The Propeller under the Bed: A Personal History of Homebuilt Aircraft by Eileen A. BjorkmanThe Propeller under the Bed: A Personal History of Homebuilt Aircraft by Eileen A. Bjorkman

The Propeller under the Bed: A Personal History of Homebuilt Aircraft

byEileen A. Bjorkman

Hardcover | March 6, 2017

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On July 25, 2010, Arnold Ebneter flew across the country in a plane he designed and built himself, setting an aviation world record for aircraft of its class. He was eighty-two at the time and the flight represented the culmination of a dream he?d cultivated since his childhood in the 1930s.

Eileen Bjorkman ? herself a pilot and aeronautical engineer ? frames her father?s journey from teenage airplane enthusiast to Air Force pilot and Boeing engineer in the context of the rise, near extermination, and ongoing interest in homebuilt aircraft in the United States. She gives us a glimpse into life growing up in a ?flying family? with two pilots for parents, a family plane named Charlie, and quite literally, a propeller under her parents? bed.

From early airplane designs serialized in magazines to the annual Oshkosh Fly-in where you can see experimental aircraft on display, Bjorkman offers a personal take on the history of building something in your garage that you can actually (and legally) fly as well as how the homebuilt aircraft movement has contributed to aviation and innovation in America.

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Eileen Bjorkman is a writer, pilot, and retired U.S. Air Force flight test engineer.
Title:The Propeller under the Bed: A Personal History of Homebuilt AircraftFormat:HardcoverDimensions:224 pages, 9 × 6 × 0.98 inPublished:March 6, 2017Publisher:UNIVERSITY OF WASHINGTON PRESSLanguage:English

The following ISBNs are associated with this title:

ISBN - 10:0295741449

ISBN - 13:9780295741444

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From the Author

On July 25, 2010, Eileen Bjorkman's 82-year-old father, Arnold Ebneter, took off from Paine Field in Everett, Washington, to set an aviation world record in an airplane he designed himself and built in his garage in Woodinville, Washington. The 2,300-mile non-stop flight took the retired Air Force pilot and Boeing engineer eighteen hours, but the preparation took fifty years. A curiosity and aviation sideshow at one time, homebuilt aircraft now make up about one in five small, privately-owned aircraft in the United States. With contributions that include fabric covering systems, sturdy landing gears, and affordable avionics, homebuilt aircraft are a small but ever-growing part of aviation's DNA.Bjorkman uses her background as a pilot, would-be homebuilder, and aeronautical engineer to intertwine the century-long history and culture of homebuilt aircraft in the United States with Ebneter's fifty-year struggle to build his airplane. Along the way lay tales of derring-do pioneers and their fragile craft that could barely become airborne to visionaries that kept homebuilding freedoms alive in the 1940s and modern homebuilts that rival and even surpass the performance and quality of factory-built aircraft.In addition to the narrative, the book provides a non-technical window into the world of aircraft design and construction: What's involved in designing an airplane? How do you assemble a kit airplane? How have airplane designs evolved? Why would anyone want to build an airplane, instead of just buying one? The book may also be useful as a supplementary text for a first class in aircraft design.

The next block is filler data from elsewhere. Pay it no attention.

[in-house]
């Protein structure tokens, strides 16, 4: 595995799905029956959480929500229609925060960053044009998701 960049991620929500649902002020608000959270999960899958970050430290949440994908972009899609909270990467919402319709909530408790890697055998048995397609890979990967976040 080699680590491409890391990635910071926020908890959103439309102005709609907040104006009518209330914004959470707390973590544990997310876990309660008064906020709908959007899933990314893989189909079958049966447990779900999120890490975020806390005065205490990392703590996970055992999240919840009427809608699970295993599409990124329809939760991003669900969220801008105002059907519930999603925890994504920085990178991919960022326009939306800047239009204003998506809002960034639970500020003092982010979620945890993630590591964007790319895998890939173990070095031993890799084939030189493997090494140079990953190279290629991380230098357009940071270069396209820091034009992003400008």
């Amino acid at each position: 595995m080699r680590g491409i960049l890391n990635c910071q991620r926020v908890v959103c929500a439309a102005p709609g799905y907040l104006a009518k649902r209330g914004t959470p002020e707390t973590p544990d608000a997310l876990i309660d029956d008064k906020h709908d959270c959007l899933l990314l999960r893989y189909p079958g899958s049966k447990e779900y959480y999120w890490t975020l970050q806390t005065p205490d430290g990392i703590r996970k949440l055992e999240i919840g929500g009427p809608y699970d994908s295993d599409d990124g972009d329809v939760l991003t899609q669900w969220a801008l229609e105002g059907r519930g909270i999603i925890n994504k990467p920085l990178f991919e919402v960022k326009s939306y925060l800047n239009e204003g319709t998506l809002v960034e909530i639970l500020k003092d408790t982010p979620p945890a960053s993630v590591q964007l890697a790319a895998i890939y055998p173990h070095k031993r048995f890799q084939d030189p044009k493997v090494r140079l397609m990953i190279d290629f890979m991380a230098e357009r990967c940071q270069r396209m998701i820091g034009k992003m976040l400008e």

Table of Contents

1. The Flight2. The Pilot?s Rock 3. Death Knell 4. Sprouting Wings5. Foundations 6. The Dream Begins 7. Stagnation 8. Holding Pattern 9. Young Aviation Turks 10. Colleen?s Cub 11. Doldrums 12. Seeping in Seattle 13. Where?s Dad? Epilogue

Editorial Reviews

A wonderfully compelling book. The Propeller under the Bed makes a large contribution to the aviation community.

- W. Scott Olsen, author of Never Land: Adventures, Wonder, and One World Record in a Very Small Plane